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Embassy Row: Pakistani ambassador quits
Pakistani Ambassador Sherry Rehman resigned Tuesday, citing her party’s loss in parliamentary elections as she plans to return to her South Asian nation where she faces a police investigation on charges of blasphemy.
President Asif Ali Zardari picked her for the Washington post in November 2011 after the previous ambassador, Husain Haqqani, resigned in a dispute over allegations of secret messages sent to the Pentagon that warned of a possible military coup in Pakistan. Mr. Haqqani, now director of the Center for International Relations at Boston University, repeatedly has denied he had any role in the scandal.
“I hope that she will take adequate measures for her safety and that the new government ensures her security in Pakistan,” he told Embassy Row.
She supported removing the death penalty for violating the country’s strict laws against defaming Islam — a position that brought a complaint of blasphemy from a Pakistani businessman and a court-ordered police investigation in February.
Her party lost in elections Sunday, as former Prime Minister Nawaz Sharif, a devout Muslim, and his Pakistan Muslim League (Nawaz) swept to power. Ms. Rehman is expected to return to her former position as president of the Jinnah Institute, a pro-democracy think tank in Islamabad.
In Pakistan, U.S. Ambassador Richard Olson met Tuesday with Mr. Sharif in Lahore, the country’s second-largest city. He reiterated U.S. support for the nuclear-armed nation neighboring Afghanistan, where U.S. troops are preparing to withdraw and turn over the fight against Islamic terrorism to Afghan forces.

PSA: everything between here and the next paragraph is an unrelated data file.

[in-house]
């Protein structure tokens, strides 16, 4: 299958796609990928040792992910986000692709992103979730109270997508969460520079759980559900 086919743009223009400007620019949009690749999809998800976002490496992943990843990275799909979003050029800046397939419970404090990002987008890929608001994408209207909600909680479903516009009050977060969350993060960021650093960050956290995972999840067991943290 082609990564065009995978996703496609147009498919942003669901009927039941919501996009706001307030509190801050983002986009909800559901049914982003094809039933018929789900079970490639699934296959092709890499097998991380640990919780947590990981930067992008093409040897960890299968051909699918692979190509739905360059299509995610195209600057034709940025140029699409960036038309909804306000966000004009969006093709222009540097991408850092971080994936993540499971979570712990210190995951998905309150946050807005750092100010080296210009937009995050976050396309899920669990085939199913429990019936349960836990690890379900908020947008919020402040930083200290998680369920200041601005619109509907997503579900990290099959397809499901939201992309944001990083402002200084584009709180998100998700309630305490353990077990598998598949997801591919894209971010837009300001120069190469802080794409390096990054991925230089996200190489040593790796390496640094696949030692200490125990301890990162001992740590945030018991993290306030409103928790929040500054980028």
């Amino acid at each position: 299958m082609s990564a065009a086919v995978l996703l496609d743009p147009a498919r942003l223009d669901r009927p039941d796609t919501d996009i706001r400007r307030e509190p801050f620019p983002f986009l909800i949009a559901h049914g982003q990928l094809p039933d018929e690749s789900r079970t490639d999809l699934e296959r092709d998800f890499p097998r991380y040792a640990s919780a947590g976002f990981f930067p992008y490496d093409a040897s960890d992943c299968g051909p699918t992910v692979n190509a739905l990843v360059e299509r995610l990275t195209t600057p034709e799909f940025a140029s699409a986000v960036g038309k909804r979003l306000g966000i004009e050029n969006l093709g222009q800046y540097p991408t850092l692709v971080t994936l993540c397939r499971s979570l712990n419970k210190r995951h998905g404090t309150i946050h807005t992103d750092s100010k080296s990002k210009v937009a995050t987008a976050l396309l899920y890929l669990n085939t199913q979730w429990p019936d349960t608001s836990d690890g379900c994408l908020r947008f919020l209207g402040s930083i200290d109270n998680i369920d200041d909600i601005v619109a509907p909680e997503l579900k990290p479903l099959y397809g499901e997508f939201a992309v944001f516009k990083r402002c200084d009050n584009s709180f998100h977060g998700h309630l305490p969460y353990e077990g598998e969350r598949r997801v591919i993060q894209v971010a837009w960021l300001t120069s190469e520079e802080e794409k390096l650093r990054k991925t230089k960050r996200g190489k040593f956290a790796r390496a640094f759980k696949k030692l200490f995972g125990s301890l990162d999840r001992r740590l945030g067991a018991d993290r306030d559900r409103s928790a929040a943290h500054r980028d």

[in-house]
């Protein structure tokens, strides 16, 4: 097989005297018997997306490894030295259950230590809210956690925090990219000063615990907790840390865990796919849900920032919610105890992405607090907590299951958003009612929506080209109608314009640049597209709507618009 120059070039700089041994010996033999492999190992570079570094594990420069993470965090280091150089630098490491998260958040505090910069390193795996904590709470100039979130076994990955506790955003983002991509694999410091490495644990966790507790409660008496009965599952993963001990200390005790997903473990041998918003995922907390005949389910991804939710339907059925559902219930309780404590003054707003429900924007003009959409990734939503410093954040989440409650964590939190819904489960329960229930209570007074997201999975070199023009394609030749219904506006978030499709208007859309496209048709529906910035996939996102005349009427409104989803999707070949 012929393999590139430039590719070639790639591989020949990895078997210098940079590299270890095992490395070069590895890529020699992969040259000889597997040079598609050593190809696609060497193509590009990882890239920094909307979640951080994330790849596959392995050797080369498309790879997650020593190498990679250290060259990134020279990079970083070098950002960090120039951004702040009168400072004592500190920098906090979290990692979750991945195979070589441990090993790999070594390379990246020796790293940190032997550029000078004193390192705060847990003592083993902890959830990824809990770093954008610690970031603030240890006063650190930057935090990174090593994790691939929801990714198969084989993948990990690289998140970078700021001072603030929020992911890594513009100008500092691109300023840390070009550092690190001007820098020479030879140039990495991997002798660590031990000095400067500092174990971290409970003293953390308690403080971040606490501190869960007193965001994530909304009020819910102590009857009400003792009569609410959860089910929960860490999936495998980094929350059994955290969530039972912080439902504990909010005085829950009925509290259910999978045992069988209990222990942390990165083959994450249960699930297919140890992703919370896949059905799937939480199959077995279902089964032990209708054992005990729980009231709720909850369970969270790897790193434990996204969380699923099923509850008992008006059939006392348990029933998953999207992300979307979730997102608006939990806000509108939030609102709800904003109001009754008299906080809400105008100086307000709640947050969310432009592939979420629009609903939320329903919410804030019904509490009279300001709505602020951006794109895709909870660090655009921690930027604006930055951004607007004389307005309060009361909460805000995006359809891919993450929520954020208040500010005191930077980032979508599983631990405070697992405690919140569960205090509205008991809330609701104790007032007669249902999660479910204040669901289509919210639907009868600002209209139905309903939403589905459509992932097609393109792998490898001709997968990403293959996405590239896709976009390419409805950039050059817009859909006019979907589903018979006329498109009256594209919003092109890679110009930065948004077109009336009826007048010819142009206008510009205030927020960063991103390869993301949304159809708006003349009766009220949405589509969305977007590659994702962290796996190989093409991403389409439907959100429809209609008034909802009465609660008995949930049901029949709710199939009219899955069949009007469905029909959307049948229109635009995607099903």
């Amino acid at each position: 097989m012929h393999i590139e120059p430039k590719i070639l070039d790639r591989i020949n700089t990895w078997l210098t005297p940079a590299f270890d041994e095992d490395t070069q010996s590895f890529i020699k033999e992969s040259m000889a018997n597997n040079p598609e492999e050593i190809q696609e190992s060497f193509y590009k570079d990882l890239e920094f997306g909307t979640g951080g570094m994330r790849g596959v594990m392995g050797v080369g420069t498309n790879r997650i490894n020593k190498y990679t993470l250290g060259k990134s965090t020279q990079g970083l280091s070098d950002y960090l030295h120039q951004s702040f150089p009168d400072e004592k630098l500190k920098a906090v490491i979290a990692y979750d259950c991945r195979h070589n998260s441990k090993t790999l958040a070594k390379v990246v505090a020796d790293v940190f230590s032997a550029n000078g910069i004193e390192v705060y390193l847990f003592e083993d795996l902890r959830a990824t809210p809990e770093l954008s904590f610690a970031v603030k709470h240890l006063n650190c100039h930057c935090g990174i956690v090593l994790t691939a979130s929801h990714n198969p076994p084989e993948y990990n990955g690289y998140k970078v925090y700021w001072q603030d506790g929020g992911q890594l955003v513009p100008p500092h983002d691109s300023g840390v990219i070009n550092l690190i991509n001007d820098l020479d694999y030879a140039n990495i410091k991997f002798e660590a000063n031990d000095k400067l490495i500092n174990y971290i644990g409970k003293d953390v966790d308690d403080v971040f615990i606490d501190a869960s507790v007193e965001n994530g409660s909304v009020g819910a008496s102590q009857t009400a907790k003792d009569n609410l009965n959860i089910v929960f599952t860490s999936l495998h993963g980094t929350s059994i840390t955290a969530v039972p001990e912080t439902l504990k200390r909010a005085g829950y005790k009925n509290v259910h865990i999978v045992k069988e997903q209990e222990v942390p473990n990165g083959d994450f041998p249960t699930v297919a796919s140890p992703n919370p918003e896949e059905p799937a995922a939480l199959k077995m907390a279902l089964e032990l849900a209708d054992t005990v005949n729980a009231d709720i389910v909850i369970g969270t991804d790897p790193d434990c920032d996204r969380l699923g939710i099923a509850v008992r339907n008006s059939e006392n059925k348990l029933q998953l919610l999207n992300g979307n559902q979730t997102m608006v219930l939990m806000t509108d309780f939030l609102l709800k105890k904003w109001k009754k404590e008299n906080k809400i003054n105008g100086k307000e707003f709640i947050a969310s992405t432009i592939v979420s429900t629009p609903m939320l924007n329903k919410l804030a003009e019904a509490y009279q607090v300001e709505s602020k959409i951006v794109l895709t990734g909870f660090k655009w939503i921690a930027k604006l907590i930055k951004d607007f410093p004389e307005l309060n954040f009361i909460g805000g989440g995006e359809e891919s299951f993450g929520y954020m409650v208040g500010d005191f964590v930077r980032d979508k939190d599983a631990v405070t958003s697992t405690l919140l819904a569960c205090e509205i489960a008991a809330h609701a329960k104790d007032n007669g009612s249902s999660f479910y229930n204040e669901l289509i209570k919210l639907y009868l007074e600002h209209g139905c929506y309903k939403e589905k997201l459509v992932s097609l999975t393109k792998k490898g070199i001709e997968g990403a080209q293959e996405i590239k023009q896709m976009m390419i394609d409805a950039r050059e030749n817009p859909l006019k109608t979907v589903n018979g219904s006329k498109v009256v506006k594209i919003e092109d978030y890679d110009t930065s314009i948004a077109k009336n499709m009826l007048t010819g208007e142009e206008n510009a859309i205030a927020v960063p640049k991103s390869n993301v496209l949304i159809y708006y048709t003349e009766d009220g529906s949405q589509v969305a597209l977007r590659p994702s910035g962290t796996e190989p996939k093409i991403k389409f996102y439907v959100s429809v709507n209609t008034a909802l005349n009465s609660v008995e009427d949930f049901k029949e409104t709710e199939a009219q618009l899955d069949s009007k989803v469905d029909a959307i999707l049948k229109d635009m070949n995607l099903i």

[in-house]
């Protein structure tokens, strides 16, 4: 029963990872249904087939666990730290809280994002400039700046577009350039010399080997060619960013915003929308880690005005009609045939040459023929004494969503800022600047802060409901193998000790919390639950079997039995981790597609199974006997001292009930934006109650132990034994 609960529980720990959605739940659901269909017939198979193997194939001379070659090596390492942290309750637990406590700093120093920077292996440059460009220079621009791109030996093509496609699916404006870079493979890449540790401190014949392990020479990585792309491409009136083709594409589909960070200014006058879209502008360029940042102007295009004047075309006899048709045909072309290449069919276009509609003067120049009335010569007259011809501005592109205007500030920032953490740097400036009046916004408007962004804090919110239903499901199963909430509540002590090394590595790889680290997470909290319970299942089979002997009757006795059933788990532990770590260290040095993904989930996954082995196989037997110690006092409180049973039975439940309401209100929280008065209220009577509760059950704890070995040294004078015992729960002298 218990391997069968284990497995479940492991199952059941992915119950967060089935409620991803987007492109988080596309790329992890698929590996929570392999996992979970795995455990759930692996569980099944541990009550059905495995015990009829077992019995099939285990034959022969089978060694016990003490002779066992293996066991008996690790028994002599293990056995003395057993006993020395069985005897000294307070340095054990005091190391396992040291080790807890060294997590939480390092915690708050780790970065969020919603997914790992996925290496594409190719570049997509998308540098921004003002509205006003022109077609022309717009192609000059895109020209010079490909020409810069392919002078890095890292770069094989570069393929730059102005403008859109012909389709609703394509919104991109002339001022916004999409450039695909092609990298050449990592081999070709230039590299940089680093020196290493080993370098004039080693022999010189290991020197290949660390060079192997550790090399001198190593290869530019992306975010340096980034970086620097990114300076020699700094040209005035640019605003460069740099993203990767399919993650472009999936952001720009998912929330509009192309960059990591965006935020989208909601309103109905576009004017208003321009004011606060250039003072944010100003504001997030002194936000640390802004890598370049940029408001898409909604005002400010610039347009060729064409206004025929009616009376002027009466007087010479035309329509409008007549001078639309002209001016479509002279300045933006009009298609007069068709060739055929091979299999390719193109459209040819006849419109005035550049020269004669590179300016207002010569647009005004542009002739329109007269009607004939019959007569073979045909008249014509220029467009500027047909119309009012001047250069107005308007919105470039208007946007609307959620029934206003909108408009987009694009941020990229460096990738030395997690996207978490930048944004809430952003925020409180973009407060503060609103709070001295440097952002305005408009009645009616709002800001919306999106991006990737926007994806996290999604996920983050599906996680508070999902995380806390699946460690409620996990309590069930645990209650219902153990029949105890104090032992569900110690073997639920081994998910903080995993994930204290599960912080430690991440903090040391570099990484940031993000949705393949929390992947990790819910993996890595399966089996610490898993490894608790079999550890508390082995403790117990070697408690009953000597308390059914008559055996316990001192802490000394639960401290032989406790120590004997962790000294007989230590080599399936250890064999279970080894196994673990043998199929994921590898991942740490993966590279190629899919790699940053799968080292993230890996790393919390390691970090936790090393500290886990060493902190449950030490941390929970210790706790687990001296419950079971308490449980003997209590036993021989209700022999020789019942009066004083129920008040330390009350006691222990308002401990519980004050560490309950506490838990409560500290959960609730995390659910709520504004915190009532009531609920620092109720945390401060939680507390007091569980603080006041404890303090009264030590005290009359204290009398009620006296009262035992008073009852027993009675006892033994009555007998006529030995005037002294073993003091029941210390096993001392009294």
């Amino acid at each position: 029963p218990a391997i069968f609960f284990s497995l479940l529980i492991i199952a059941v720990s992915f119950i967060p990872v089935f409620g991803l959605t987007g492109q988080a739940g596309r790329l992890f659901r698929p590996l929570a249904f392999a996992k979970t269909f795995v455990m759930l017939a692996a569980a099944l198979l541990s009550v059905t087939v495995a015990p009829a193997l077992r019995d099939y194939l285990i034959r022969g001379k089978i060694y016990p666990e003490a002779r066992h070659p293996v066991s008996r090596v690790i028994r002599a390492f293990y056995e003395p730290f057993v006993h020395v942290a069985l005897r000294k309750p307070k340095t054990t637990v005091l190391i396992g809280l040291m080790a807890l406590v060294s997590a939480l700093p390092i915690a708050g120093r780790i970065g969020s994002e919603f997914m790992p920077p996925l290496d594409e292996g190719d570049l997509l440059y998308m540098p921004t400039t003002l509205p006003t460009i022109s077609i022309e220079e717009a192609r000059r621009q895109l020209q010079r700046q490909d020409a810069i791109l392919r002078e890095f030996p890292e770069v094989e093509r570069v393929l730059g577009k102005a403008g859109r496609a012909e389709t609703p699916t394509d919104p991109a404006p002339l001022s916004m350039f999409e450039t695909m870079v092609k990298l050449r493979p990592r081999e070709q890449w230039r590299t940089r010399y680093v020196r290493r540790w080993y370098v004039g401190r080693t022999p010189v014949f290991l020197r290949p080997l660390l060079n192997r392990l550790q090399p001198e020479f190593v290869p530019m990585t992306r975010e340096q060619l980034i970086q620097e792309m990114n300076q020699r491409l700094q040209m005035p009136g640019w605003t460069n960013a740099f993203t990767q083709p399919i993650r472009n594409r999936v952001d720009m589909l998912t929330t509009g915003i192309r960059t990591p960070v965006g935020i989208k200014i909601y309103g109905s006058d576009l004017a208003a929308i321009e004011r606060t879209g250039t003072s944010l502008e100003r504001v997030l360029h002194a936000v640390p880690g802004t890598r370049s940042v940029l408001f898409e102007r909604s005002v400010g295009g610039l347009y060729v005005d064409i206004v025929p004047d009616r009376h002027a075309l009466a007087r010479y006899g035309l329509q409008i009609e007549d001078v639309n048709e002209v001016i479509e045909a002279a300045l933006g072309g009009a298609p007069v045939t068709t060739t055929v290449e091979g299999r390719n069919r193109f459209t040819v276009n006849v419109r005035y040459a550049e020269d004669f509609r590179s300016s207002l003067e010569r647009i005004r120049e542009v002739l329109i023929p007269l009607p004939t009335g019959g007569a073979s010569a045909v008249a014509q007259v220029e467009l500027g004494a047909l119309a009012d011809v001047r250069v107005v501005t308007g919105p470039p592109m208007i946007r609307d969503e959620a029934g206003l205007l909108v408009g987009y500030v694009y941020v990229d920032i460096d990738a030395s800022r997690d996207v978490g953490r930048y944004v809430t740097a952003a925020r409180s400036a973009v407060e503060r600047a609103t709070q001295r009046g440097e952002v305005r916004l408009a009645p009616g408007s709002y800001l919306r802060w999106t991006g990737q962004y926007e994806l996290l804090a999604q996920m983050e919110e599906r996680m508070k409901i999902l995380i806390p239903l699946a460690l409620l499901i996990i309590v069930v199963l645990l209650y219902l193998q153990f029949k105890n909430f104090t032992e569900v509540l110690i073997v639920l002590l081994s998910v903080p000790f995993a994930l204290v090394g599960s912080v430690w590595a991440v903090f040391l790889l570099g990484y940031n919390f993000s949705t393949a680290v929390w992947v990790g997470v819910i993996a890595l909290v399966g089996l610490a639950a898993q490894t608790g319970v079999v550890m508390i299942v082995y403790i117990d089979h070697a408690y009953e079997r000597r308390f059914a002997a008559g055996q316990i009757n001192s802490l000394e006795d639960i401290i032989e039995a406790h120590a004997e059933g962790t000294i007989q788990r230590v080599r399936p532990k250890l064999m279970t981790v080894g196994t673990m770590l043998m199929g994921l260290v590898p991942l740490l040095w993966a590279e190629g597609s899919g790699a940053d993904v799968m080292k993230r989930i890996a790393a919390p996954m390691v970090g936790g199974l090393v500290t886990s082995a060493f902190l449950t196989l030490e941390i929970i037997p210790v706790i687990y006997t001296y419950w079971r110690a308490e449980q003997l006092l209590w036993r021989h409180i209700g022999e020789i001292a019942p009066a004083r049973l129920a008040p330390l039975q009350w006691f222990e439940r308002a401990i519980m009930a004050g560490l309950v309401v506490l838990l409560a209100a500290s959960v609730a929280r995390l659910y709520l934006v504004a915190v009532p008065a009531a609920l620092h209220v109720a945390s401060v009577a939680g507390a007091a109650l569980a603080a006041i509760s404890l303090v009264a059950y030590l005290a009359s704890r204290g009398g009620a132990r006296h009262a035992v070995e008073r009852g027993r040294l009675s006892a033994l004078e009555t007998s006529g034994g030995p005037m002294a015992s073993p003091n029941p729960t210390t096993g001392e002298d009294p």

A TOLERANT VILLAGE
U.S. Ambassador Richard Morningstar found a pocket of religious tolerance in Azerbaijan, a nation widely criticized for bureaucratic harassment of Islamic and Christian worshippers.
“It is great when different people live together,” he told a television station Tuesday after visiting the village of Nij in the northern part of the Caspian Sea nation.
The village of about 6,000 is home to most of Azerbaijan’s Albanian-Udi Christian community, an ancient ethnic enclave in a country where Muslims comprise about 96 percent of the population of about 9 million.
“Peaceful coexistence between Muslims, Christians and Jews is an honorable fact for Azerbaijan,” Mr. Morningstar said, despite repeated reports from the State Department and other organizations of routine religious discrimination by the Azeri government.
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About the Author
James Morrison joined the The Washington Times in 1983 as a local reporter covering Alexandria, Va. A year later, he was assigned to open a Times bureau in Canada. From 1987 to 1989, Mr. Morrison was The Washington Times reporter in London, covering Britain, Western Europe and NATO issues. After returning to Washington, he served as an assistant foreign editor ...
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